Thursday, November 23, 2006

Economic transformation the tech-o-no-logical way

As proposed by Jez Weston in this week's RSNZ Alert No. 450
1. IS OUR INNOVATION SYSTEM GOING TO DELIVER ECONOMIC TRANSFORMATION?
Comment by Royal Society Policy Analyst, Dr Jez Weston
We have been hearing about economic transformation for about five years
now, at least since the first Knowledge Wave conference in 2001. But what
does economic transformation mean and how would we know if we had one? The
Ministry of Economic Development (MED) and Cabinet have released some work
about just that. The cabinet papers say all the right things about creating
"a high value, innovative and creative economy"; through higher
productivity, a more skilled workforce, smarter resource use, stronger
international connections, a vibrant primary sector and a diversified economy.

Given that our innovation system is supposed to be the engine of this new
car, is it going to be able to provide enough push? Many of the recent
changes to the system have been to improve the efficiency of our RS&T
setup. However, a more effective innovation system, in the first instance,
means simply a larger system. The big gap is in the private sector,
especially as private R&D produces more patents than public R&D, per
dollar. So it\'s pleasing to see our private R&D spending growing faster
than the OECD average rate (6.0% against 3.7%). The business tax review is
looking closely at R&D support and this would be most welcome. MED research
suggests that, dollar for dollar, tax incentives are more effective at
promoting private R&D than grant-based schemes such as the current
Technology for Business Growth and Grants for Private Sector R&D. Given
finite resources, tax reforms might offer greater bang for the buck.

So it seems as if we are heading towards the best policy for addressing the
major problem with our innovation system. However, business R&D might be
growing fast but it\'s starting from a tiny base, with investment less than
a third of the OECD average. Further MED research suggests that our RS&T
system is just the size you would expect, given our disadvantages of
distance from markets, firm size and industrial structure. So how much of a
push are we going to get? Given that we\'re only shelling out for a Civic,
we can\'t expect it to perform like a Porsche.


2. SEMINAR, 1 DECEMBER, ON PRICING GREENHOUSE GAS EMISSIONS, WELLINGTON
Victoria University’s Institute of Policy Studies in the School of
Government and the School of Earth Sciences will be running a discussion
"So you want a Price on Carbon?" with Assoc Professor Ralph Chapman, Simon
Terry and Murray Ward to be Chaired by Professor Jonathan Boston on Friday
1 December in Room 312, Level 3 Railway Building, Bunny Street, Victoria
University from 12.30 p.m. – 1.45 p.m.
The consensus increasingly favours significant action to reduce greenhouse
gas emissions. The question is how and when - in particular, how and when
setup. However, a more effective innovation system, in the first instance,
means simply a larger system. The big gap is in the private sector,
especially as private R&D produces more patents than public R&D, per
dollar. So it's pleasing to see our private R&D spending growing faster
than the OECD average rate (6.0% against 3.7%). The business tax review is
looking closely at R&D support and this would be most welcome. MED research
suggests that, dollar for dollar, tax incentives are more effective at
promoting private R&D than grant-based schemes such as the current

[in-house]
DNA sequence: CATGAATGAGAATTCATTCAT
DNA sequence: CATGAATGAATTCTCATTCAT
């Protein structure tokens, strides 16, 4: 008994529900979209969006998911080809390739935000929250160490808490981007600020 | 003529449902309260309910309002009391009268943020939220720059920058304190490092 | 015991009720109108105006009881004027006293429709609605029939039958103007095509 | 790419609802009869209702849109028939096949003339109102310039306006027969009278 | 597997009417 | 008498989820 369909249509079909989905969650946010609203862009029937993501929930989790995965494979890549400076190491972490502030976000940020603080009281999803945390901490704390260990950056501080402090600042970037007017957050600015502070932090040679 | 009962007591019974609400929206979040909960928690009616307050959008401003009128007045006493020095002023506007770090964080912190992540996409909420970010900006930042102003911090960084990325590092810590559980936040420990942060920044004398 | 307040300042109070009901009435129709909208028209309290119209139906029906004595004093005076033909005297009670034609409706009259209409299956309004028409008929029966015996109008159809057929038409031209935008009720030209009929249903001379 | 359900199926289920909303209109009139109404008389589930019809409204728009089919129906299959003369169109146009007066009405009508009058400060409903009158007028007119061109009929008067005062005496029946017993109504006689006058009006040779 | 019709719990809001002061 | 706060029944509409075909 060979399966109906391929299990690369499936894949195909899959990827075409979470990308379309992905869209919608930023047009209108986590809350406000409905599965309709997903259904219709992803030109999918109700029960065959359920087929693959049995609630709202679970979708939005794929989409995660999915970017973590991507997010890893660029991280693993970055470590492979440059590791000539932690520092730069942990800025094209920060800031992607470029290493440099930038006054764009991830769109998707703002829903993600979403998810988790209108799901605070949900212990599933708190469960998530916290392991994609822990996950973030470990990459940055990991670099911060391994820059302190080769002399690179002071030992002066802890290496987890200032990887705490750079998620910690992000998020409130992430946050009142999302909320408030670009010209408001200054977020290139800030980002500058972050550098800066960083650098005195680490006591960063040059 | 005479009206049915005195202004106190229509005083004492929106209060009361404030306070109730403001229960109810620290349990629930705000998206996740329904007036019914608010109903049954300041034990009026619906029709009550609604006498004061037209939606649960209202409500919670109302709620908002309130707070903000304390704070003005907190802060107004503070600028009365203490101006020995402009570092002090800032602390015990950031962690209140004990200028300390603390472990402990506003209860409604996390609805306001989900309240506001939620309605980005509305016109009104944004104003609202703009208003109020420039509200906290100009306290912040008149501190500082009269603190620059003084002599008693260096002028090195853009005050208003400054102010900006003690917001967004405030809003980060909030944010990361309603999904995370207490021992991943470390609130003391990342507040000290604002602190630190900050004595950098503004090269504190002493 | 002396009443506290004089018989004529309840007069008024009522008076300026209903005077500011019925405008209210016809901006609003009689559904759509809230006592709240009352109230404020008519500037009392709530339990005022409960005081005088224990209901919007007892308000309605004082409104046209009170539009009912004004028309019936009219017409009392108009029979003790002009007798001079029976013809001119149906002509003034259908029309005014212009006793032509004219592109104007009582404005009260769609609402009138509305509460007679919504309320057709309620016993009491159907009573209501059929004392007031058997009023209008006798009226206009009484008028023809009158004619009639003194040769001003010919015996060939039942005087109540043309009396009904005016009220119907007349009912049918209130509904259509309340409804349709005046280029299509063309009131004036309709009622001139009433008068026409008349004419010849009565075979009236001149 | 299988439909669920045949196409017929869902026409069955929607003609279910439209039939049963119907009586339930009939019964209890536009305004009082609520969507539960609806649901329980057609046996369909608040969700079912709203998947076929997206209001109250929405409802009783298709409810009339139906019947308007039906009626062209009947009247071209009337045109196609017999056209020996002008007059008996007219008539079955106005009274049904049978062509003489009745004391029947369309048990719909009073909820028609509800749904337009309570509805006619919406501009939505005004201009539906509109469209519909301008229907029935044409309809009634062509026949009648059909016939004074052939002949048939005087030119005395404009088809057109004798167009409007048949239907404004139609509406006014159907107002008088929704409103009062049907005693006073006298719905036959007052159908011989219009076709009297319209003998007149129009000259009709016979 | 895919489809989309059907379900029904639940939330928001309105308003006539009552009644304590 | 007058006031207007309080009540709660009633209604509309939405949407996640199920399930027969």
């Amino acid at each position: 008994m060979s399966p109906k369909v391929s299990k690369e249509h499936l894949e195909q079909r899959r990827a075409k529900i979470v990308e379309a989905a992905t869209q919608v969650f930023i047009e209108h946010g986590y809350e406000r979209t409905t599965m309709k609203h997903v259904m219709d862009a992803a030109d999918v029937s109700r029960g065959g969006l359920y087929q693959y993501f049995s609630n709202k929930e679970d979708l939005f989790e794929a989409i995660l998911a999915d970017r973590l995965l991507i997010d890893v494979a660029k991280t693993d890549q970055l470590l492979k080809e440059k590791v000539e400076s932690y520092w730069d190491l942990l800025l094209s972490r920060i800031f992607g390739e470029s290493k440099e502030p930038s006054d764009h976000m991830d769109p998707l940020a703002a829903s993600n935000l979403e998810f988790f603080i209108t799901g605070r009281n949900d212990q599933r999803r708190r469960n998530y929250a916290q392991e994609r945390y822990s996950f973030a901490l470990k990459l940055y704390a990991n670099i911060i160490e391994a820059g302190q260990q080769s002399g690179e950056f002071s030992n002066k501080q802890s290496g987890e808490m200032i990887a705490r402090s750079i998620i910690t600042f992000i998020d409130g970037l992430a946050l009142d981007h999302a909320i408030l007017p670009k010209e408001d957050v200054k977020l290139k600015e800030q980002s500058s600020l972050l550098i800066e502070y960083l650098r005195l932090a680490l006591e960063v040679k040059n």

Technology for Business Growth and Grants for Private Sector R&D. Given
finite resources, tax reforms might offer greater bang for the buck.

So it seems as if we are heading towards the best policy for addressing the
major problem with our innovation system. However, business R&D might be
growing fast but it's starting from a tiny base, with investment less than
a third of the OECD average. Further MED research suggests that our RS&T
system is just the size you would expect, given our disadvantages of
distance from markets, firm size and industrial structure. So how much of a
push are we going to get? Given that we're only shelling out for a Civic,
we can't expect it to perform like a Porsche.
ummm, from the number of negative items i throw out on this blog based on RS Alerts you'd think i tend to disagree with Jez a lot but on this, i don't think anyone could argue that NZ has exactly the research infrastructure it paid for.

But to belabour the point - we've heard all the talk ad nauseum for a decade. I'm inclined to think if I started working in the mid-80's rather than the mid-90's, i'd be able to say that we've been hearing this for 2 decades...
Here some measurable goals:
  1. The NZ Centre for Biotechnology - a $100 million dollar institute devoted to creating a centre of excellence in applied biotechnology to our pastoral industry. It's either in Auckland or Hamilton since if you want to attract int'l talent, you should be pitching the closest thing NZ has to a global/regional city
  2. Give it a decent wad of funding each year to distribute as it sees fit - scientists are the best judge of science not Wellington beuracrats. Back up the funding with some clear deliverables and fire the CEO if they're not met.
  3. Increase public sector funding to 2x the OECD average and legislate for a 25 year timeframe.
  4. Allow public sector funding applications to include capex and opex for both salaries and equipment. Not funding for salaries is a sop to university/CRI research and hinders one of the most important parts of the tech development cycle - the entrepenuer angle (Q is this still true? what % of contestable funding allows complete independence of a govt organisation?)
  5. Public sector R&D gets a 125% tax write-off. Go on, make it attractive to develop your IP
You get what you pay for...

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